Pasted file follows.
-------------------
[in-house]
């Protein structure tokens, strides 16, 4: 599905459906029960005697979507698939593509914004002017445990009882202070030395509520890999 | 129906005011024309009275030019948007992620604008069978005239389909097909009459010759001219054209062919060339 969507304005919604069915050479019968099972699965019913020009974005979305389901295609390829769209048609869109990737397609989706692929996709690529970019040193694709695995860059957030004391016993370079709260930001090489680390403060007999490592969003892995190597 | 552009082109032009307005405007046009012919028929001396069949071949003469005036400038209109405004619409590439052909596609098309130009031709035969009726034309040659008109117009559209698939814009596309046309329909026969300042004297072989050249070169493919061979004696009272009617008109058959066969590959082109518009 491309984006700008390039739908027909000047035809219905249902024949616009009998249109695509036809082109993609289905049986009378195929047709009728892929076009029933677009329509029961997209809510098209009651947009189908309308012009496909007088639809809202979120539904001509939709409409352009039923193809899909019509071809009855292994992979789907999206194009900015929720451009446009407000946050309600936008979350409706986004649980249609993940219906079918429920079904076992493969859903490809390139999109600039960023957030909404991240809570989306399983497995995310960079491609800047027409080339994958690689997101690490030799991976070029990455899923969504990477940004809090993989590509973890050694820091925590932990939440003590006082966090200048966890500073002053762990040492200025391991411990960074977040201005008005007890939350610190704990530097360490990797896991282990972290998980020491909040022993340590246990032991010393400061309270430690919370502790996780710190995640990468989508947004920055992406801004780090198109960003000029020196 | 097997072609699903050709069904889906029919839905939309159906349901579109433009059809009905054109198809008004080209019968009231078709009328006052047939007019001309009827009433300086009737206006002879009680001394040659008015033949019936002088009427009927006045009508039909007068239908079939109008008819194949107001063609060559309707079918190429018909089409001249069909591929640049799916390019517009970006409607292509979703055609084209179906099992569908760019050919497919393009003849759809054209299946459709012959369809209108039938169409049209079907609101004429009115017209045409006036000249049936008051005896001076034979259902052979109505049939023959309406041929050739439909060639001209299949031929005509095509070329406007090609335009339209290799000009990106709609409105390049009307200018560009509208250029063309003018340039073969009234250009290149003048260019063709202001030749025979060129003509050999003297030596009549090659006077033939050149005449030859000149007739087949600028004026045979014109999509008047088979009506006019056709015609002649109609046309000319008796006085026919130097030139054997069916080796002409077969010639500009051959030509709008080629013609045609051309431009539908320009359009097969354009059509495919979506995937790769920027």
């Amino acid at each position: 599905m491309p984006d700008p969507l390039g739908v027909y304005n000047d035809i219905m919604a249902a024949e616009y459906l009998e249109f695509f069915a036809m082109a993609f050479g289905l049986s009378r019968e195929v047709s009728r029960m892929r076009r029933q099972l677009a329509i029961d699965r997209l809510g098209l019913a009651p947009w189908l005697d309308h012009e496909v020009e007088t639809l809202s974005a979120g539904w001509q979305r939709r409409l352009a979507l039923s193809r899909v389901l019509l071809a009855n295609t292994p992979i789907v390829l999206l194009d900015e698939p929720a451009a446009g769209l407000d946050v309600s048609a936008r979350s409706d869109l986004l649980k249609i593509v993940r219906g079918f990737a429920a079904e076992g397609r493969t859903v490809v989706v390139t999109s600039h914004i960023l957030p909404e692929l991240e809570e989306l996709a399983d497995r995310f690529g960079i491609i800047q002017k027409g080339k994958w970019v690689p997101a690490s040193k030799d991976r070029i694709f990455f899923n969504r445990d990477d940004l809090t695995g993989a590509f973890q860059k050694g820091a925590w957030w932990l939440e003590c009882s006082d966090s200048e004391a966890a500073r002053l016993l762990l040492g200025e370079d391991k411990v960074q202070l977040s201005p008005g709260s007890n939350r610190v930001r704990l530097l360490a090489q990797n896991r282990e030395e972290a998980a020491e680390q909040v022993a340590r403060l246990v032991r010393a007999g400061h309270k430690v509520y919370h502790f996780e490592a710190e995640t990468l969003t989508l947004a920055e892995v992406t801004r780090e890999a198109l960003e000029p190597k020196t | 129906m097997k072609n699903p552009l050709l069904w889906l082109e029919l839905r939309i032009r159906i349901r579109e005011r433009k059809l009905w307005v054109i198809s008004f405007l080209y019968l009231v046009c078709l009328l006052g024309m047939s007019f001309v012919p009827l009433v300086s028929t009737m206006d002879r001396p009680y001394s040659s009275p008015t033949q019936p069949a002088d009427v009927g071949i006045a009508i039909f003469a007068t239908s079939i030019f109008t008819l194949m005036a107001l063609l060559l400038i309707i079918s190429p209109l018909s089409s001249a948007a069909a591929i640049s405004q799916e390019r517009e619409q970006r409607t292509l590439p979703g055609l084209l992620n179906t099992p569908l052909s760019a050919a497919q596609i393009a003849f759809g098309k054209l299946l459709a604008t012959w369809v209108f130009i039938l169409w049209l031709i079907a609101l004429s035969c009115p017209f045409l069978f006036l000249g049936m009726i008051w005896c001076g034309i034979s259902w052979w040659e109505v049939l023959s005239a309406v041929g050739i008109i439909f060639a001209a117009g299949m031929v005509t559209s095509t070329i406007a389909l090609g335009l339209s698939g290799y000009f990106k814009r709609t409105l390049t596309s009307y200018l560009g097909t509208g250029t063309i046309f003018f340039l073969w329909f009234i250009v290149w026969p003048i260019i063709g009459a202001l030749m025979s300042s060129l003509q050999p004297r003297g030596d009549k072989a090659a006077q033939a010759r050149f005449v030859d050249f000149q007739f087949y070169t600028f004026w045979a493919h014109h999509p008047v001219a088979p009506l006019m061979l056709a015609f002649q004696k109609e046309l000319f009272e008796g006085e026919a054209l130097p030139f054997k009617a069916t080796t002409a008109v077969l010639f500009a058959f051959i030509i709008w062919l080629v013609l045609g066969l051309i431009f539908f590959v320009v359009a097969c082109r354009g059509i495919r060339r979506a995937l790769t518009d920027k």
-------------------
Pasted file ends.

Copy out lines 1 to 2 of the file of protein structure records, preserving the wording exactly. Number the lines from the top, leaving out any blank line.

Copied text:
[in-house]
């Protein structure tokens, strides 16, 4: 599905459906029960005697979507698939593509914004002017445990009882202070030395509520890999 | 129906005011024309009275030019948007992620604008069978005239389909097909009459010759001219054209062919060339 969507304005919604069915050479019968099972699965019913020009974005979305389901295609390829769209048609869109990737397609989706692929996709690529970019040193694709695995860059957030004391016993370079709260930001090489680390403060007999490592969003892995190597 | 552009082109032009307005405007046009012919028929001396069949071949003469005036400038209109405004619409590439052909596609098309130009031709035969009726034309040659008109117009559209698939814009596309046309329909026969300042004297072989050249070169493919061979004696009272009617008109058959066969590959082109518009 491309984006700008390039739908027909000047035809219905249902024949616009009998249109695509036809082109993609289905049986009378195929047709009728892929076009029933677009329509029961997209809510098209009651947009189908309308012009496909007088639809809202979120539904001509939709409409352009039923193809899909019509071809009855292994992979789907999206194009900015929720451009446009407000946050309600936008979350409706986004649980249609993940219906079918429920079904076992493969859903490809390139999109600039960023957030909404991240809570989306399983497995995310960079491609800047027409080339994958690689997101690490030799991976070029990455899923969504990477940004809090993989590509973890050694820091925590932990939440003590006082966090200048966890500073002053762990040492200025391991411990960074977040201005008005007890939350610190704990530097360490990797896991282990972290998980020491909040022993340590246990032991010393400061309270430690919370502790996780710190995640990468989508947004920055992406801004780090198109960003000029020196 | 097997072609699903050709069904889906029919839905939309159906349901579109433009059809009905054109198809008004080209019968009231078709009328006052047939007019001309009827009433300086009737206006002879009680001394040659008015033949019936002088009427009927006045009508039909007068239908079939109008008819194949107001063609060559309707079918190429018909089409001249069909591929640049799916390019517009970006409607292509979703055609084209179906099992569908760019050919497919393009003849759809054209299946459709012959369809209108039938169409049209079907609101004429009115017209045409006036000249049936008051005896001076034979259902052979109505049939023959309406041929050739439909060639001209299949031929005509095509070329406007090609335009339209290799000009990106709609409105390049009307200018560009509208250029063309003018340039073969009234250009290149003048260019063709202001030749025979060129003509050999003297030596009549090659006077033939050149005449030859000149007739087949600028004026045979014109999509008047088979009506006019056709015609002649109609046309000319008796006085026919130097030139054997069916080796002409077969010639500009051959030509709008080629013609045609051309431009539908320009359009097969354009059509495919979506995937790769920027």